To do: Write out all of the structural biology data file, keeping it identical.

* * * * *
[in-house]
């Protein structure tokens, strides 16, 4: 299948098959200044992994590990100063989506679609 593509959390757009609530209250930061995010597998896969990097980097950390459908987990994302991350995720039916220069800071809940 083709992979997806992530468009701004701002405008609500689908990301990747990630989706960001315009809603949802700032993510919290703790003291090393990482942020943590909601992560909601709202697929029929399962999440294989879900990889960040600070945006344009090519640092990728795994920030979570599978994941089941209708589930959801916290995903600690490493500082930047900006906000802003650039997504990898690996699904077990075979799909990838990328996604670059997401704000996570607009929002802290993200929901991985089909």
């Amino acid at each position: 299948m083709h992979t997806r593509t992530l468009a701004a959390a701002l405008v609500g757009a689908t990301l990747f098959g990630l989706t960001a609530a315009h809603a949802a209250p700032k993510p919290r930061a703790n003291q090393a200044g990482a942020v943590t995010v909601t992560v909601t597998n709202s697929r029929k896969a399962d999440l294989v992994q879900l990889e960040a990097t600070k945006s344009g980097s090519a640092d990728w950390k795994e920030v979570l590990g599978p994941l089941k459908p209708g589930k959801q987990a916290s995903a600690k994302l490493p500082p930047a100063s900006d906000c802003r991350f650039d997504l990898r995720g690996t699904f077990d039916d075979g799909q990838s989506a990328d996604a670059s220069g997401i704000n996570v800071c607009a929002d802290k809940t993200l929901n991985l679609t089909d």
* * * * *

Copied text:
[in-house]
């Protein structure tokens, strides 16, 4: 299948098959200044992994590990100063989506679609 593509959390757009609530209250930061995010597998896969990097980097950390459908987990994302991350995720039916220069800071809940 083709992979997806992530468009701004701002405008609500689908990301990747990630989706960001315009809603949802700032993510919290703790003291090393990482942020943590909601992560909601709202697929029929399962999440294989879900990889960040600070945006344009090519640092990728795994920030979570599978994941089941209708589930959801916290995903600690490493500082930047900006906000802003650039997504990898690996699904077990075979799909990838990328996604670059997401704000996570607009929002802290993200929901991985089909």
């Amino acid at each position: 299948m083709h992979t997806r593509t992530l468009a701004a959390a701002l405008v609500g757009a689908t990301l990747f098959g990630l989706t960001a609530a315009h809603a949802a209250p700032k993510p919290r930061a703790n003291q090393a200044g990482a942020v943590t995010v909601t992560v909601t597998n709202s697929r029929k896969a399962d999440l294989v992994q879900l990889e960040a990097t600070k945006s344009g980097s090519a640092d990728w950390k795994e920030v979570l590990g599978p994941l089941k459908p209708g589930k959801q987990a916290s995903a600690k994302l490493p500082p930047a100063s900006d906000c802003r991350f650039d997504l990898r995720g690996t699904f077990d039916d075979g799909q990838s989506a990328d996604a670059s220069g997401i704000n996570v800071c607009a929002d802290k809940t993200l929901n991985l679609t089909d």